Finally. The Christmas parties are (almost) over, and the shopping and shipping are done. I finally have time to contemplate the season, after spending the beginning of it in surgery and the end catching up on whoever I didn’t buy anything for over the summer. Yes, I often Christmas shop months in advance, and often on my trips. That way I have that unusual wine-bottle holder from Malta for the special Chardonnay I ordered when I was in Sonoma.
I finessed the Christmas tree decor issues (what color, what theme) this year by making it the Year of the Dog: every ornament is a dog toy. When Christmas is over, the dog will take the ornaments off the tree and eat them. Nothing to pack up for next year except the artificial tree itself. Ah yes, that artificial tree. It’s a remnant of my upscale days in Esplanade Place, where everyone has their trees trimmed by a professional so they can stand lighted in the windows without violating the homeowner’s association rules. Only artificial trees, which are regular rather than too thin or too thick, need apply.
Anyway, I spent over a thousand dollars on this tree, which comes with its own pre-strung lights.It folds up into its own little container that sits in a closet all year. A feat of engineering never equalled by nature. So I will use it for the rest of my life to amortize the cost. I wonder if I can depreciate it as a capital expense. Or maybe I could take it to "My Sister’s Closet" or "Terry’s Consign and Design.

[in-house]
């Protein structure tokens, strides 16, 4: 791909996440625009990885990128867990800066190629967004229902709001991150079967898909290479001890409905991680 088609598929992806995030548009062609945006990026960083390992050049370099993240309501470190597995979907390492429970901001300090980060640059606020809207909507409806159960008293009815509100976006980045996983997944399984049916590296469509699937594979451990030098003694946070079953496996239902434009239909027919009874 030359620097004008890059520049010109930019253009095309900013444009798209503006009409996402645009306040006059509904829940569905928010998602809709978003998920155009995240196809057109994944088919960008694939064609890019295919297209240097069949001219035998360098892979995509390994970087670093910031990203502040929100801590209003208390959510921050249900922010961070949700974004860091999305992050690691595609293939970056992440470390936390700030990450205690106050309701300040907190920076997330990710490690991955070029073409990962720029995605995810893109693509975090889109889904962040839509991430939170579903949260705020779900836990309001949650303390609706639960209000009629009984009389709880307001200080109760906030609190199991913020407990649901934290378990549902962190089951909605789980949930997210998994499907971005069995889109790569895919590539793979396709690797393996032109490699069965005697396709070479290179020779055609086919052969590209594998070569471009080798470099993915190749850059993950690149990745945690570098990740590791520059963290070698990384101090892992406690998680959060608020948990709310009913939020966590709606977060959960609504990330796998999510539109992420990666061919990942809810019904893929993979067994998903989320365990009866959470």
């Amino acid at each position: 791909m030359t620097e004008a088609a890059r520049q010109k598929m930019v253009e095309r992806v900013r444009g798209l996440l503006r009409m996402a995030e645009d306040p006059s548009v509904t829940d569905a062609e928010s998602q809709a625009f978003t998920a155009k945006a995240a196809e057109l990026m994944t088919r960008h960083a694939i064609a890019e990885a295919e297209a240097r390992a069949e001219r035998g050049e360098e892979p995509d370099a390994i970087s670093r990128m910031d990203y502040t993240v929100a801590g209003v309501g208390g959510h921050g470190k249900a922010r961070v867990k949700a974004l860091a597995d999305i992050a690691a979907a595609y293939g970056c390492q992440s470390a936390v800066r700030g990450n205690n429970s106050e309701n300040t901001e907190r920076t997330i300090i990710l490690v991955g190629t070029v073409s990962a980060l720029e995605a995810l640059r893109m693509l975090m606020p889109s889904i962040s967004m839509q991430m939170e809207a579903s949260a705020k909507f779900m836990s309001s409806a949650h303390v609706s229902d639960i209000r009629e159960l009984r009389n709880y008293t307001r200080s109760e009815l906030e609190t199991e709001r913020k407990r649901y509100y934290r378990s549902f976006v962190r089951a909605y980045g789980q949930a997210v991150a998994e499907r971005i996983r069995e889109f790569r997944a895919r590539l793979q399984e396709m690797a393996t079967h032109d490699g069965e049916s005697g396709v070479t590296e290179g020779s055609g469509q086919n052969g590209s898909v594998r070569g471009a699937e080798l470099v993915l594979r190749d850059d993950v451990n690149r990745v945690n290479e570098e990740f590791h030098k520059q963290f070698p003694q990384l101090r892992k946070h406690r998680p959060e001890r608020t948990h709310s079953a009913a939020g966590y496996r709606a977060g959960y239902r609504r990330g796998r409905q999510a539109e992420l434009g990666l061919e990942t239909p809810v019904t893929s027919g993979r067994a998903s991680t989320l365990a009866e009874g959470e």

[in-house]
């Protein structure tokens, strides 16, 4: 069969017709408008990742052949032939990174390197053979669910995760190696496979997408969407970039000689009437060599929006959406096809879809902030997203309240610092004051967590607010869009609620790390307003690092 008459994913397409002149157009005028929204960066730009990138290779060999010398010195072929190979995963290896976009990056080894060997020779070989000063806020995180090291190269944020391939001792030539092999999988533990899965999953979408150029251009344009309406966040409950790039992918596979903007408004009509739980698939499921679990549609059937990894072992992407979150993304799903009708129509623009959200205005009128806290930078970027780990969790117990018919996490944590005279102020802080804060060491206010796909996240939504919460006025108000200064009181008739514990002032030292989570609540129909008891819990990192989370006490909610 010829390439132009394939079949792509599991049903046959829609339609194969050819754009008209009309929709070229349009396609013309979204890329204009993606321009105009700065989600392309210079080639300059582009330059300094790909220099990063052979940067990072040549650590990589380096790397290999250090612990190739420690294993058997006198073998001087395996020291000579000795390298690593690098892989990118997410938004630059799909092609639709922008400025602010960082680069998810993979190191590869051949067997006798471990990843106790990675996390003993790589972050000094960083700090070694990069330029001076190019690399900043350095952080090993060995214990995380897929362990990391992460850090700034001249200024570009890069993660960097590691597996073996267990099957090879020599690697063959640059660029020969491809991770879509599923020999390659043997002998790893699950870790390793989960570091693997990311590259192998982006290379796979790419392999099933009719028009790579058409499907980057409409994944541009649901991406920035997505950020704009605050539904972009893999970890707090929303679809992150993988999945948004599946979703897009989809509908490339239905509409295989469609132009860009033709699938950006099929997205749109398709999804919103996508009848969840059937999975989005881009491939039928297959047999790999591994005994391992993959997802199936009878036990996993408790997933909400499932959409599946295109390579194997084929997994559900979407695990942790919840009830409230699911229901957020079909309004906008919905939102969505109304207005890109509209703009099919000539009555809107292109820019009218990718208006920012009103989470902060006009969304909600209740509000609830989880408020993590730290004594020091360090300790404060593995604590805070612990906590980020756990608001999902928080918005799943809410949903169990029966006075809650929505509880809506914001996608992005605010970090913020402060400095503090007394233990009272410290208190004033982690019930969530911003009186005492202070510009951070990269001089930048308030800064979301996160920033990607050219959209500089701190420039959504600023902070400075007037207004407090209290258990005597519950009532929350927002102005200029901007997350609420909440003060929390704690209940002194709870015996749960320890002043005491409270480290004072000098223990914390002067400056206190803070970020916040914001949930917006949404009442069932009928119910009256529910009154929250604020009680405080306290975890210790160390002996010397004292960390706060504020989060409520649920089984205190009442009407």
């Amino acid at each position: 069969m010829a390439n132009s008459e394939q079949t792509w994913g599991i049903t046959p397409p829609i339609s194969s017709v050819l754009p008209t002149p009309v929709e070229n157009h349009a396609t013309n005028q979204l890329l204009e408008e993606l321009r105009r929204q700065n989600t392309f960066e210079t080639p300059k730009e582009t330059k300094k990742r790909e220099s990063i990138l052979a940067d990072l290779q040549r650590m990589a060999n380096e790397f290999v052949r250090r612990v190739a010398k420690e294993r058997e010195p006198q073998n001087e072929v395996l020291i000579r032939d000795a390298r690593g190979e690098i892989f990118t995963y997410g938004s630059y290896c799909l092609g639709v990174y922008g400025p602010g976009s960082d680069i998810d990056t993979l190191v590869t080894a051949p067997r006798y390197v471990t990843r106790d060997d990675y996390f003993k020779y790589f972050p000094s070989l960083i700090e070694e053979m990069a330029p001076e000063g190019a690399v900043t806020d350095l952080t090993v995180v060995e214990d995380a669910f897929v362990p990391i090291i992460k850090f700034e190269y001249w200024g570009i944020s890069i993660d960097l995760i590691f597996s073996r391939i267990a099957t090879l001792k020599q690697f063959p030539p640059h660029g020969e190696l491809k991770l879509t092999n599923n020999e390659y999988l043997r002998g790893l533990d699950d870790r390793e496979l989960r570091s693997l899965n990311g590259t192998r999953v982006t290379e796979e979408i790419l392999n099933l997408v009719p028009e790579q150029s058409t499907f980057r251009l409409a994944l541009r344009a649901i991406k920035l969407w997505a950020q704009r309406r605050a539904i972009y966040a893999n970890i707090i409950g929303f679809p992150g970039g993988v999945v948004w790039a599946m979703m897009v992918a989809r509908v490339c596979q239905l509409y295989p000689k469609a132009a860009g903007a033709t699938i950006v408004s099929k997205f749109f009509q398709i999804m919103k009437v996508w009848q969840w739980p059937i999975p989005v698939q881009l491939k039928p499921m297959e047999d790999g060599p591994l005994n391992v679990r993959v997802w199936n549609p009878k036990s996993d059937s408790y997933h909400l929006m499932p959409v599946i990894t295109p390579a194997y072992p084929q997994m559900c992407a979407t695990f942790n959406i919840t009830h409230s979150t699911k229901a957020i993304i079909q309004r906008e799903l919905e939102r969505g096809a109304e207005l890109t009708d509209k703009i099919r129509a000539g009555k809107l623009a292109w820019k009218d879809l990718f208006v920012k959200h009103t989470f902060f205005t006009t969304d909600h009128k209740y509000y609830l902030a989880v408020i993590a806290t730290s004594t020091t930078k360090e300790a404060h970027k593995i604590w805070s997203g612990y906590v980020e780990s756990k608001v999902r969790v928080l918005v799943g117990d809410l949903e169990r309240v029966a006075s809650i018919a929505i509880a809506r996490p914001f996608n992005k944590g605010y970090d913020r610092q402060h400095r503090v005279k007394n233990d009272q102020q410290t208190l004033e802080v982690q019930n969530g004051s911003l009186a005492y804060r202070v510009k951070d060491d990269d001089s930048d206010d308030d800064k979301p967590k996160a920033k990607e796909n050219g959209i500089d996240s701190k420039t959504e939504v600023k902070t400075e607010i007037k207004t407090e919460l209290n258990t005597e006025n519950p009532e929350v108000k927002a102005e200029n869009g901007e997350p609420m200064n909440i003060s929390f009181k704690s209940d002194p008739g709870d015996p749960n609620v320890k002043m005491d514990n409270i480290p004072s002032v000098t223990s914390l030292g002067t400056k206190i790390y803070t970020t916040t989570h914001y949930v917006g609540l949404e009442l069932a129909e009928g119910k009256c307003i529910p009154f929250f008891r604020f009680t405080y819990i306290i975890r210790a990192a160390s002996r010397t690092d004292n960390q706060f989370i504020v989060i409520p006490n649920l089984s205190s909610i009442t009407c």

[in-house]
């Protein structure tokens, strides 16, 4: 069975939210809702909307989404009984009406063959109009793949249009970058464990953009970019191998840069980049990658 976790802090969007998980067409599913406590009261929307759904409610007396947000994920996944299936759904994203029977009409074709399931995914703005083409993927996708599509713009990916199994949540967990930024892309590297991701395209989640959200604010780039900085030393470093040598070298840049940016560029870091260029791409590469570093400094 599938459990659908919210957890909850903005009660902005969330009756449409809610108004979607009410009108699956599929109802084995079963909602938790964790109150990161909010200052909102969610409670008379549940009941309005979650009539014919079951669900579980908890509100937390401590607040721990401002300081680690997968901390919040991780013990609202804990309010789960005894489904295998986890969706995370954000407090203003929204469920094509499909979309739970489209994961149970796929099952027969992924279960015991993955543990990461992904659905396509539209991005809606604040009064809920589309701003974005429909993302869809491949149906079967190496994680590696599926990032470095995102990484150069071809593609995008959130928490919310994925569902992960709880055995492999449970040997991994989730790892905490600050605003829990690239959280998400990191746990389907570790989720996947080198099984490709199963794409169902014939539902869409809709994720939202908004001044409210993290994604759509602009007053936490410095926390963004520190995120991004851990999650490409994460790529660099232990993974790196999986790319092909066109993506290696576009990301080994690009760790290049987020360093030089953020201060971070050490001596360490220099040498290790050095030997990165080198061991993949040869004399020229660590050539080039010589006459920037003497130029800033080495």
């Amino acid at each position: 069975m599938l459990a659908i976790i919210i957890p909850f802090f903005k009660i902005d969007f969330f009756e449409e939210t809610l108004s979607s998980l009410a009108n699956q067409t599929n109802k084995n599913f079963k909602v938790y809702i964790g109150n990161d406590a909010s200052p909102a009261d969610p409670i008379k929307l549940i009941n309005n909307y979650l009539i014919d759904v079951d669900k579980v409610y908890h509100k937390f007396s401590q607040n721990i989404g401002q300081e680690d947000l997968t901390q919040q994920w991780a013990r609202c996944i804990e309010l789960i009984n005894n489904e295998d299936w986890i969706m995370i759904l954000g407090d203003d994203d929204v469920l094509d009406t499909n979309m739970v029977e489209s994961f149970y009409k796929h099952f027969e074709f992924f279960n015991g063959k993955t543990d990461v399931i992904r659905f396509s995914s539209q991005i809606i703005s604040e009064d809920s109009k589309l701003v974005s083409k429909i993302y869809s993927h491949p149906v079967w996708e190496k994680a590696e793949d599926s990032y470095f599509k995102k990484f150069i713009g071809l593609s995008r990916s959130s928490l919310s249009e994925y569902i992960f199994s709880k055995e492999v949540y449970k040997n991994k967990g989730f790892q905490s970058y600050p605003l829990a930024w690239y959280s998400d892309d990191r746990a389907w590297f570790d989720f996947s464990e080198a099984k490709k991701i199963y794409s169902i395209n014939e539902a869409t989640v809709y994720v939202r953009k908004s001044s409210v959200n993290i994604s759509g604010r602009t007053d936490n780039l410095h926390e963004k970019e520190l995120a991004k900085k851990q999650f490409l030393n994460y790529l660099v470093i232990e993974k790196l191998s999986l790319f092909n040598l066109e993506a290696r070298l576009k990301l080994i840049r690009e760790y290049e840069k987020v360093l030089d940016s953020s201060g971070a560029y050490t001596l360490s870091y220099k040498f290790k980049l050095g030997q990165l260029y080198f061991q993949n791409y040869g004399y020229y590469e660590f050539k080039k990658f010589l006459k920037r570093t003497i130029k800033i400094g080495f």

As you can imagine from the tone of this post, I’m hardly into the joy of the season. And here might be the biggest reason why. This morning on CNBC I heard that the average person has spent $895 on Christmas. This is up from $695 ten days ago, so people are beginning to lose their heads here at the final days. The biggest spenders are men who make more than $75,000 a year. Those same people who make $75,000+ a year are also the biggest re-gifters.There have been numerous stories this season on the art, science, and etiquette of re-gifting. I find that hilarious. To me, this means we all have too much stuff, and don’t need anymore. So we search for that colleague or friend who might have room for our unwanted gift in his or her garage.
For me, this Christmas has been reduced by TV newscasters to a mountain of statistics: black Friday, red Monday, the biggest shopping day, the biggest shipping day, the biggest delivery day. All these have been tallied and counted ad nauseum. Sweaters, electric trains, and TVs have made comebacks as popular gifts. But those same TVs are being sold at below cost, to the chagrin of retailers.
And we have a relatively new entry into the gift arena: the gift card. Most of the gift cards I have seen even allow the giver a space on the card to indicate how much the card is worth — no more trying to hide what you paid for someone’s gift. Instead, proclaim it: To my dear one from Francine –the value of this Home Depot Card is $50.00 And that’s what you are worth to me. All cleanly denominated, all our friends and relations.
Worse yet, half of us won’t even use our gift cards, and the store will pocket the money. Or we will wait too long, and the value of the card will decline.
Yes, Christmas is not even about individual materialism anymore. It’s about group economics. And perhaps that’s why I don’t have a live tree. It’s a waste to kill a tree for a bunch of numbers. Merry Macroeconomics!